Today’s article is a guest post by Piotr Kulczycki. Piotr is a travel photographer and the creator of Photler.com, a tool that offers photographers a place to showcase, share and sell their photography. You can find him on Facebook and Twitter. Enjoy!
Sri Lanka is a small island country that sits just a few steps from India’s south end. It’s an island of great history, breathtaking views and inspiring culture and tradition. The place is one of a kind and today I’m going to be sharing some of my favourites spots in Sri Lanka with you.
When to go
For a small country, Sri Lanka surprisingly has two different weather zones with two separate monsoons that affect different parts of the island. One of them is called ‘Yala’ and appears in the southwestern part of Sri Lanka, while the other is called ‘Maha’ and occurs on the northeastern coast of Sri Lanka. Both of them bring heavy rains, but the good thing is that you can at least expect to find good weather on one side of the island; it’s just the matter of migrating to where the sun is shining at the moment.
Generally, the best time to visit the southwestern parts of Sri Lanka is from December to March, and the northeastern parts from April to September. If there’s one period you should avoid, it’s October and November. These two months coincide with the inter monsoon period which brings thunderstorms and heavy rains all over the island.
How to travel
I, personally, appreciate the ability to quickly move from one place to another, especially when travelling since I love to see as many places as I can. Having said that, I must admit, that moving around Sri Lanka was a true test of patience. Whether you are travelling by bus, tuk-tuk or train, in Sri Lanka you are going to experience average speeds of 12-15 miles per hour. There is no other option but to sit there, enjoy the views, and start a conversation with locals. Give yourself plenty of time and always tack on a few hours to your expected arrival time.
What to eat
For some travellers, one of the most exciting aspects of going somewhere new is sampling the local food, and that was exactly the case for me. Many years of colonization and trade have influenced Sri Lanka’s cuisine, incorporating a mix of Dutch, Portuguese, English, Malay, and Indian flavours. You can expect to find lots of fish, seafood, vegetables and spices all blended into delectable dishes. Don’t forget to try thembili, also known as the King Coconut, which is orange in colour and much sweeter than any other coconut you’ve ever tasted before.
Where to go in Sri Lanka
The country’s capital is often just a gateway for travellers, but it’s becoming more and more popular as a destination itself. This is because of numerous jazz clubs, rooftop bars, fancy boutiques and world famous restaurants appearing one after another in the city. Give yourself a few days here as it’s an intriguing city that reflects what contemporary Sri Lanka is like. As far as attractions go, in Colombo you can visit the urban oceanside park known as the Galle Face Green, get caught up amidst the cheering at a cricket game in R. Premadasa Stadium, or put your bargaining skills to the test at the Pettah Market.
Sri Lanka was under British administration for a long time, and when the British needed an escape from the heat, they made their way to the mountains in Nuwara Eilya. Nicknamed Little England, this was the perfect place for a summer retreat from Colombo’s stuffy streets. As the British came, the tea industry also began to flourish here, which is why today you can wander through mountains covered in tea fields.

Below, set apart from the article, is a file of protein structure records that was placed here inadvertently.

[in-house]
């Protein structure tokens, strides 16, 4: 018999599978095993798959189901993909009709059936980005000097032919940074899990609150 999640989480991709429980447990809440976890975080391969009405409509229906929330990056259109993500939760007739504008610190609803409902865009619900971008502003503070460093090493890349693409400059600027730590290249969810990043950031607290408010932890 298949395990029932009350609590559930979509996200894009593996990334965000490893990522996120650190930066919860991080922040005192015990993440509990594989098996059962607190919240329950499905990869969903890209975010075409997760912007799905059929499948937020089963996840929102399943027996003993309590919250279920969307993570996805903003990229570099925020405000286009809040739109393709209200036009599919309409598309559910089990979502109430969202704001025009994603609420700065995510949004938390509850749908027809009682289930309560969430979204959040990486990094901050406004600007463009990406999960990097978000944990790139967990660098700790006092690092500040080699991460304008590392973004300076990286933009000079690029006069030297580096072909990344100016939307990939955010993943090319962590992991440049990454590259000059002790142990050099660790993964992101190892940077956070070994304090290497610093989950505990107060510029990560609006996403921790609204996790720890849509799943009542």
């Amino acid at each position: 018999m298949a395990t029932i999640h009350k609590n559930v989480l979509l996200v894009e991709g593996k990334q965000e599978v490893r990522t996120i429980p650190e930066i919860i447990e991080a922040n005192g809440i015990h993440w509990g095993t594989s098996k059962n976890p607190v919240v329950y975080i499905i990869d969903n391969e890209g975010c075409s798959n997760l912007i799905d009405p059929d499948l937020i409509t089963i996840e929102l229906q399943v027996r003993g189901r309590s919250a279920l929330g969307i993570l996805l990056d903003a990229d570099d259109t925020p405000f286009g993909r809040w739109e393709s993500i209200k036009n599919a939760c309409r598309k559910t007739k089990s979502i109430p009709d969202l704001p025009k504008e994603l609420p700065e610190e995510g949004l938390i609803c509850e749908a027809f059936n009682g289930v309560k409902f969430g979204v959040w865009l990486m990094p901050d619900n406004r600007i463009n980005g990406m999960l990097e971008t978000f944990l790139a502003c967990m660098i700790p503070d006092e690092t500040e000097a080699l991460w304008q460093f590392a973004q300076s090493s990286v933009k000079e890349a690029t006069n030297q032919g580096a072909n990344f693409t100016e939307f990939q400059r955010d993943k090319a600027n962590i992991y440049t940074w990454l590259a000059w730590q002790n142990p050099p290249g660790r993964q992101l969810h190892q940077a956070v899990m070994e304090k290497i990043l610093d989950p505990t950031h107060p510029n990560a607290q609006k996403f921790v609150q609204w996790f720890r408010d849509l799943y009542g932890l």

The best time to visit the tea plantations is in the early morning, when locals are in the fields picking tea. Aside from visiting the plantations, you can also take part in tea degustations where you can sample the famed Ceylon black tea, or for a truly immersive experience, you can book a stay at a bungalow in one of the plantations where you can enjoy these very views outside your front door.
Galle is situated on the southwestern tip of the island and it is known for its slow and laid-back pace of life. One of the most fascinating things about Galle is that the local fishermen still use their traditional method of stilt-fishing. Galle is Sri Lanka’s best preserved colonial town and its fort is listed as a UNESCO World Heritage Site. Just beyond the city you’ll find rows of picture-perfect beaches that you simply must see including: Unawatuna, Weligama, Mirissa and Tangalla.
Dambulla is another UNESCO listed site in Sri Lanka and it is famous for its Buddhist statues and murals. It is home to the Dambulla Cave Temple which is the largest and best preserved cave temple complex in all of Sri Lanka. The temple itself is made up of 5 caves which are filled with statues and paintings that relate to Buddha’s life, however, there are over 80 documented caves in the area.
Another site you won’t want to miss is the ancient city of Sigiriya, which was once a fortress and translates to Lion Rock. According to ancient chronicles the site was selected by King Kasyapa to be his new capital. He built his palace on top of the rock and halfway up the rock he created gateway in the form of an enormous lion. The capital was abandoned after his death and it later became home to a monastery.
And that’s a quick look at Sri Lanka. Like Marco Polo said, this is “the finest island of its size in the world” and those words remain true even now. If you you’re looking for a destination that will blow your mind, then come to Sri Lanka and see this place with your own eyes.
Is Sri Lanka on your travel bucket list?
Where in Sri Lanka would you most like to travel?